No significant differences were observed in the ethanol concentration obtained at the end of the fermentation of both varieties (10.75 ± 0.20 for Macabeo and 12.75 ± 0.10 for Merlot wines). Although all the wines were considered as “dry” (sugar concentration bellow 2 g residual sugars /L), a small difference was observed in the residual sugars in the Macabeo fermentation because the musts fermented with H. vineae left 1.7 ± 0.3 g fructose/L, while all the other wines each of the residual sugars (glucose or fructose) were below 1 g/L.

The yeast population was quantified based on the colony growth on YPD and lysine agar medium. The total yeast population (YPD) was similar for the Macabeo and Merlot fermentations. The non-Saccharomyces yeasts counts (lysine agar) were slightly lower than the total yeast population counts in tanks inoculated with H. vineae for both grape musts. The Macabeo must was submitted to a vacuum filtration, which reduced the initial yeast population and resulted in yeast counts of 8.8 × 104 cfu/ml on YPD and 5.8 × 104 on lysine agar in must before inoculation.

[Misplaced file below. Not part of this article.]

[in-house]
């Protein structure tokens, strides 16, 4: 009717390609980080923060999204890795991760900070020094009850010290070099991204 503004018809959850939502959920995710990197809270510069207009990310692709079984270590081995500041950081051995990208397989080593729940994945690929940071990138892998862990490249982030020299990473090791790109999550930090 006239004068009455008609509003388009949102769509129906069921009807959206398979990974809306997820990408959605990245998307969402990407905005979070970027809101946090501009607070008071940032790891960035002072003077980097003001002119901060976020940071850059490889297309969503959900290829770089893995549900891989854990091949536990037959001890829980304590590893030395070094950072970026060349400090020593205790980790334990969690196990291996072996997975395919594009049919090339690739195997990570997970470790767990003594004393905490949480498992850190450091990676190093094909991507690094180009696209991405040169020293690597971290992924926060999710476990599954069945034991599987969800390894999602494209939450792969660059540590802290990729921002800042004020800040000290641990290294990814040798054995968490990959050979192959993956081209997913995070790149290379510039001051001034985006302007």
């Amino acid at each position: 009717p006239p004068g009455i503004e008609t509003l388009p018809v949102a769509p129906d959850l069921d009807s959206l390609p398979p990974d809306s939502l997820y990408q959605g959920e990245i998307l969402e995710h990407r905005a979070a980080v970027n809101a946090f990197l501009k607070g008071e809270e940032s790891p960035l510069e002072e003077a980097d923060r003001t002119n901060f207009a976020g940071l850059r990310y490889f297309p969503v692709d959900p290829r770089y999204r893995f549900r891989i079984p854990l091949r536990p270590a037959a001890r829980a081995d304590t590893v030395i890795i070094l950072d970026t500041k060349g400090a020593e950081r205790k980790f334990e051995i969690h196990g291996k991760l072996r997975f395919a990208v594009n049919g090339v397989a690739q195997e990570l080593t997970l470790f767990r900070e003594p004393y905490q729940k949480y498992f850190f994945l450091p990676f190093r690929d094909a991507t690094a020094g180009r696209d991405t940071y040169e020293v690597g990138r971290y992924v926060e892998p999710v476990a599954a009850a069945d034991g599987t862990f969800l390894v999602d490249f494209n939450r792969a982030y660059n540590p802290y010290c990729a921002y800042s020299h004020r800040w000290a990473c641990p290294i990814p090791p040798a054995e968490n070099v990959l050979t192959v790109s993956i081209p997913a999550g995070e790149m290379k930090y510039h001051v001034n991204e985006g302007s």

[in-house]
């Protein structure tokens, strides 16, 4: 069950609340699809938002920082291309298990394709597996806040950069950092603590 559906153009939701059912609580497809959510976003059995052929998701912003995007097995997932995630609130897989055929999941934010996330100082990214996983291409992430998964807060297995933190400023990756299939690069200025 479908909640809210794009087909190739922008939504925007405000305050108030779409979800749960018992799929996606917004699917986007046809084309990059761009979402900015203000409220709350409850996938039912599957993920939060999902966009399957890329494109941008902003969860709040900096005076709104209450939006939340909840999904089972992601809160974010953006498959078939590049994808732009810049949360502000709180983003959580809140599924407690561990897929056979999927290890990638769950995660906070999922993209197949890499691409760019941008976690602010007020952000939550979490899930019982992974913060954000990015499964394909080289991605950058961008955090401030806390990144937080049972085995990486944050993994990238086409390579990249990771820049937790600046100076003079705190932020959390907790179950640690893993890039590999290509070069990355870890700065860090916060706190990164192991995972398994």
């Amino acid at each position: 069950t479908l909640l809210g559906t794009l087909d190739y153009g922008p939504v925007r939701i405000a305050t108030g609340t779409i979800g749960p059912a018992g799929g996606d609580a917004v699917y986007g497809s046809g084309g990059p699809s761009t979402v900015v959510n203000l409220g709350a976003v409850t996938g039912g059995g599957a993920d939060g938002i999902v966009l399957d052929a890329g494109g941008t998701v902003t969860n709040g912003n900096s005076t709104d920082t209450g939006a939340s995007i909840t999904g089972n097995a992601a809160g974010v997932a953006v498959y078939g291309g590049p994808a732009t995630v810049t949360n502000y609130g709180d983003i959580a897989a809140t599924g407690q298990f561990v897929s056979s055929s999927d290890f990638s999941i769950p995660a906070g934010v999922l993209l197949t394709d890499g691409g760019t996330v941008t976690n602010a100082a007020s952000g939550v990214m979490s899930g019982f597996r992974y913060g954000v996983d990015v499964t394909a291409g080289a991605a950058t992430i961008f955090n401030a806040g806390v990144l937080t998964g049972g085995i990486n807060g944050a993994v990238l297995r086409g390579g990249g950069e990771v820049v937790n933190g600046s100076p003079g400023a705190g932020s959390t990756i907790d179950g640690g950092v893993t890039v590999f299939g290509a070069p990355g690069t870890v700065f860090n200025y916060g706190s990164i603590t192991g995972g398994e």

Yeast Biodiversity in Merlot and Macabeo Musts

We identified only three yeast species in Macabeo must (Figures 2A,B), with Candida zemplinina being the main yeast species representing more than 80% of the yeast population. The other two yeast species identified were Hanseniaspora uvarum and Torulaspora delbrueckii. Of these, H. uvarum represented 12.50% of the total yeast population, whereas T. delbrueckii represented only 3.13% of the population. This distribution significantly differed in the yeast population recovered from Merlot must (Figures 2C,D). We identified up to eleven yeast species, with C. zemplinina and H. uvarum being the main species representing a percentage of 41 and 39% of the total yeast population, respectively. The low yeast diversity in Macabeo must may be due to the prefermentative filtration protocol, which reduces the yeast population. Moreover, during Merlot fermentation the must maintains contact with grape skins, which releases yeasts during the whole process. In both musts, only non-Saccharomyces yeasts were detected.